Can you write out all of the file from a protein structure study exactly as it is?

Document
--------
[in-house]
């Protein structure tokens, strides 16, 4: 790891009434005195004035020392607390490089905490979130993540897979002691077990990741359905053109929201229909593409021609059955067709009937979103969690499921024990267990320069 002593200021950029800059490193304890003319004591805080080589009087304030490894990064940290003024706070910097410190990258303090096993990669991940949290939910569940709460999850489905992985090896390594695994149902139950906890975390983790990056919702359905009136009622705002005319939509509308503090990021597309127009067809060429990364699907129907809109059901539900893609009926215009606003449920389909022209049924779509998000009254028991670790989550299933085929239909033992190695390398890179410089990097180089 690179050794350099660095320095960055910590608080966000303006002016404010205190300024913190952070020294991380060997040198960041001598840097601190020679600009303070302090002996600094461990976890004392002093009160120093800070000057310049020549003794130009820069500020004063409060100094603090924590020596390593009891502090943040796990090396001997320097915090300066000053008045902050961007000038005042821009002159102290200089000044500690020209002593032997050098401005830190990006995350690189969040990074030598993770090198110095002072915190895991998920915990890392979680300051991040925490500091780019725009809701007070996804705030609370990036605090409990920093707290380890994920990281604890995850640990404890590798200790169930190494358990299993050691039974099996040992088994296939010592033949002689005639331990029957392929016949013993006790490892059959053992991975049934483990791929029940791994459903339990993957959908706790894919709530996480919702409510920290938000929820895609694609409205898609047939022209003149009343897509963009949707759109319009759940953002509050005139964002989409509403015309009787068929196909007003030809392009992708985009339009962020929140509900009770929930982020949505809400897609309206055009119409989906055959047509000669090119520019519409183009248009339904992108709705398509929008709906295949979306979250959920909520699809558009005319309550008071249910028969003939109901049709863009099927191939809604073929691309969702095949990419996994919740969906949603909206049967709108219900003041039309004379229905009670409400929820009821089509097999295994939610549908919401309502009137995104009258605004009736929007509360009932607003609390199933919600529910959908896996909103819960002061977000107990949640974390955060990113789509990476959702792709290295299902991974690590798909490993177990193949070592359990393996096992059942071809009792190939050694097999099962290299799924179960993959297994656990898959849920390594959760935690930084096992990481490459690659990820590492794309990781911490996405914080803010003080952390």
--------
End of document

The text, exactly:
[in-house]
């Protein structure tokens, strides 16, 4: 790891009434005195004035020392607390490089905490979130993540897979002691077990990741359905053109929201229909593409021609059955067709009937979103969690499921024990267990320069 002593200021950029800059490193304890003319004591805080080589009087304030490894990064940290003024706070910097410190990258303090096993990669991940949290939910569940709460999850489905992985090896390594695994149902139950906890975390983790990056919702359905009136009622705002005319939509509308503090990021597309127009067809060429990364699907129907809109059901539900893609009926215009606003449920389909022209049924779509998000009254028991670790989550299933085929239909033992190695390398890179410089990097180089 690179050794350099660095320095960055910590608080966000303006002016404010205190300024913190952070020294991380060997040198960041001598840097601190020679600009303070302090002996600094461990976890004392002093009160120093800070000057310049020549003794130009820069500020004063409060100094603090924590020596390593009891502090943040796990090396001997320097915090300066000053008045902050961007000038005042821009002159102290200089000044500690020209002593032997050098401005830190990006995350690189969040990074030598993770090198110095002072915190895991998920915990890392979680300051991040925490500091780019725009809701007070996804705030609370990036605090409990920093707290380890994920990281604890995850640990404890590798200790169930190494358990299993050691039974099996040992088994296939010592033949002689005639331990029957392929016949013993006790490892059959053992991975049934483990791929029940791994459903339990993957959908706790894919709530996480919702409510920290938000929820895609694609409205898609047939022209003149009343897509963009949707759109319009759940953002509050005139964002989409509403015309009787068929196909007003030809392009992708985009339009962020929140509900009770929930982020949505809400897609309206055009119409989906055959047509000669090119520019519409183009248009339904992108709705398509929008709906295949979306979250959920909520699809558009005319309550008071249910028969003939109901049709863009099927191939809604073929691309969702095949990419996994919740969906949603909206049967709108219900003041039309004379229905009670409400929820009821089509097999295994939610549908919401309502009137995104009258605004009736929007509360009932607003609390199933919600529910959908896996909103819960002061977000107990949640974390955060990113789509990476959702792709290295299902991974690590798909490993177990193949070592359990393996096992059942071809009792190939050694097999099962290299799924179960993959297994656990898959849920390594959760935690930084096992990481490459690659990820590492794309990781911490996405914080803010003080952390």